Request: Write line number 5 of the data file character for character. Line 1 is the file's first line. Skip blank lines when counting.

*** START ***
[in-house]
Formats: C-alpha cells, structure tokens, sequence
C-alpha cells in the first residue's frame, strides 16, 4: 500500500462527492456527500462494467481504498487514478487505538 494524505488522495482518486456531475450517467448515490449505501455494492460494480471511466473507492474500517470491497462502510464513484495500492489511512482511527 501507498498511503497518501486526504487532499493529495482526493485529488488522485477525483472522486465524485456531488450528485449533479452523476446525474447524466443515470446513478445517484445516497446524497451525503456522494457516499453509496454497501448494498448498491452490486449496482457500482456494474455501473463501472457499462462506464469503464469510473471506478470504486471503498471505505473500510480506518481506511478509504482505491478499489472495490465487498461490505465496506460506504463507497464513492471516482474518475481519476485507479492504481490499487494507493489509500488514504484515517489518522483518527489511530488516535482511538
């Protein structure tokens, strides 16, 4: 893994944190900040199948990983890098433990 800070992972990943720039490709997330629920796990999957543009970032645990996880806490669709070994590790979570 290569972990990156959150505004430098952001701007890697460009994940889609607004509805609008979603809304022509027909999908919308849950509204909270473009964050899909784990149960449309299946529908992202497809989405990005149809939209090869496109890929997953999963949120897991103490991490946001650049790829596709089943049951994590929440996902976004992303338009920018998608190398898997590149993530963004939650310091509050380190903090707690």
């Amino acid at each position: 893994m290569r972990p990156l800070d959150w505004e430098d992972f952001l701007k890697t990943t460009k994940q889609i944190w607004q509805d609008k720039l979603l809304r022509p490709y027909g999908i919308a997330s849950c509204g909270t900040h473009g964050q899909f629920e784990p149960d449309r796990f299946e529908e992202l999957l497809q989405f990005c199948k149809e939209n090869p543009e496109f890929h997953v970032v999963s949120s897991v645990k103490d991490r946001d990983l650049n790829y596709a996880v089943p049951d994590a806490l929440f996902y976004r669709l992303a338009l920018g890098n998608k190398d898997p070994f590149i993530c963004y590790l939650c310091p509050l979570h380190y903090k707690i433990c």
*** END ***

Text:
């Amino acid at each position: 893994m290569r972990p990156l800070d959150w505004e430098d992972f952001l701007k890697t990943t460009k994940q889609i944190w607004q509805d609008k720039l979603l809304r022509p490709y027909g999908i919308a997330s849950c509204g909270t900040h473009g964050q899909f629920e784990p149960d449309r796990f299946e529908e992202l999957l497809q989405f990005c199948k149809e939209n090869p543009e496109f890929h997953v970032v999963s949120s897991v645990k103490d991490r946001d990983l650049n790829y596709a996880v089943p049951d994590a806490l929440f996902y976004r669709l992303a338009l920018g890098n998608k190398d898997p070994f590149i993530c963004y590790l939650c310091p509050l979570h380190y903090k707690i433990c």